Atmospheric hexachlorobenzene determined during the third China arctic research expedition: Sources and environmental fate

Xiaoguo WU, Chung Wah James LAM, Chonghuan XIA, Hui KANG, Zhouqing XIE, Paul K. S. LAM

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Abstract

In July to September 2008, air samples were collected aboard a research expedition icebreaker, Xuelong (Snow Dragon), under the support of the 2008 Chinese Arctic Research Expedition Program. All the air samples were analyzed for determination of the concentrations of Hexachlorobenzene (HCB). The levels of HCB ranged from 24 to 180 pg m−3, with an average concentration of 88 pg m−3. Generally, HCB were more uniform than other organchlorine pollutants in the North Pacific Ocean and the Arctic Ocean. Geographically, the average concentrations of HCB from high to low were in the following order: the Central Arctic Ocean (110 ± 57 pg m−3), the Chukchi and Beaufort Seas (93 ± 29 pg m−3), the East Asia (75 ± 49 pg m−3) and the North Pacific Ocean (69 ± 38 pg m−3). In the East Asia Sea and the North Pacific Ocean, both primary and secondary emissions of HCB from the nearby continents and/or oceans might contribute to the atmospheric HCB. In the Arctic, intense sea–ice melting in the summer of 2008 might result in the remobilization of HCB and enhance its atmospheric levels in this region. Copyright © Author(s) 2014.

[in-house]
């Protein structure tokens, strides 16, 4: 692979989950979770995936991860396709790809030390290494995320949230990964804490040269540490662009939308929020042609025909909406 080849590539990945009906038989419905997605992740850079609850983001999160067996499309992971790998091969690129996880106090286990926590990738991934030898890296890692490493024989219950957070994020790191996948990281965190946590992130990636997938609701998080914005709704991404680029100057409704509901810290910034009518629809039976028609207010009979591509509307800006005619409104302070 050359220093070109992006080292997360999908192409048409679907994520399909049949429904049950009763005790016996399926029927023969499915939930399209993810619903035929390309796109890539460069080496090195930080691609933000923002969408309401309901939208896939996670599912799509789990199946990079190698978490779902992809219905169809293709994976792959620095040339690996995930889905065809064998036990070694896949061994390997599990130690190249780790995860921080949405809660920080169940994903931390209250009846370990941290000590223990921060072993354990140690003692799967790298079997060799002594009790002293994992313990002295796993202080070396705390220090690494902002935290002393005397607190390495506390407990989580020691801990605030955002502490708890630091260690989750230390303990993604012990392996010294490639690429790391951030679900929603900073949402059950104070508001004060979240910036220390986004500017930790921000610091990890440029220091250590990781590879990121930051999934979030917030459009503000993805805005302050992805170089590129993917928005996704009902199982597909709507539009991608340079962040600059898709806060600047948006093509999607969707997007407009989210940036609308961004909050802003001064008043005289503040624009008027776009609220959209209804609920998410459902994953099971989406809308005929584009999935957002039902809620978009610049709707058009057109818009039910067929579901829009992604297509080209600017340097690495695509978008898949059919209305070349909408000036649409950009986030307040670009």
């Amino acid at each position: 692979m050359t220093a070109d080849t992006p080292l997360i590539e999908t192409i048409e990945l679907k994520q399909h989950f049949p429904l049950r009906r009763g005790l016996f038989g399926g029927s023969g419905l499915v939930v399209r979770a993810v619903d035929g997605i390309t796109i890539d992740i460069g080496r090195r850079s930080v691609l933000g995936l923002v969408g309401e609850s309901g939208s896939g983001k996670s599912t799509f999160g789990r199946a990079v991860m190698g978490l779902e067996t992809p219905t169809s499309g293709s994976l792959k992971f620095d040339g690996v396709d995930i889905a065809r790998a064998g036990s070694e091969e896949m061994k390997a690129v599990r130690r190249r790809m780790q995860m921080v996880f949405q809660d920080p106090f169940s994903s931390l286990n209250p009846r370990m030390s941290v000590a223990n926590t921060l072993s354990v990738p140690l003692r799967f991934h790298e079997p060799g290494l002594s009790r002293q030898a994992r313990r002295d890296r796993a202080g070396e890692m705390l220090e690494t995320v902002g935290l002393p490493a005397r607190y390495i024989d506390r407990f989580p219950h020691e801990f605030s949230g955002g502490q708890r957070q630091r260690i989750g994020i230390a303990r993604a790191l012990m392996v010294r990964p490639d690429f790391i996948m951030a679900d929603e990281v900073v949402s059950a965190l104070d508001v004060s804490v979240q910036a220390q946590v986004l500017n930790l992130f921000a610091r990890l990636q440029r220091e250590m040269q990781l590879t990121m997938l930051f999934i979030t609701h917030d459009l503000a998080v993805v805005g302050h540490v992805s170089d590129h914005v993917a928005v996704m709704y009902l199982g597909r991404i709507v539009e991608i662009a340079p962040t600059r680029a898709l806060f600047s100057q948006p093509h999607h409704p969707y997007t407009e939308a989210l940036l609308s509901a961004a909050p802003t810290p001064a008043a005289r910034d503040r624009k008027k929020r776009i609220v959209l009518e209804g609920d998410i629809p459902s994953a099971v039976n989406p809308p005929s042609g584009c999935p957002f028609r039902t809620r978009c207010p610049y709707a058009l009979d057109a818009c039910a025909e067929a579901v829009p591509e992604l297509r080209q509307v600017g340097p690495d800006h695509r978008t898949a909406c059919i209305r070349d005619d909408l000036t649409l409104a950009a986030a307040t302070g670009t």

Original languageEnglish
Pages (from-to)477-483
JournalAtmospheric Pollution Research
Volume5
Issue number3
DOIs
Publication statusPublished - Jul 2014

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environmental fate
hexachlorobenzene
Icebreakers
Secondary emission
Snow
Air
Melting
air
remobilization
research program
snow
melting
pollutant
ocean
summer
North Pacific Ocean

Citation

Wu, X., Lam, J. C. W., Xia, C., Kang, H., Xie, Z., & Lam, P. K. S. (2014). Atmospheric hexachlorobenzene determined during the third China arctic research expedition: Sources and environmental fate. Atmospheric Pollution Research, 5, 477-483. doi: 10.5094/APR.2014.056.

Keywords

  • POPs
  • Spatial variations of HCB
  • Atmospheric concentration
  • Arctic Ocean
  • Sea–ice melting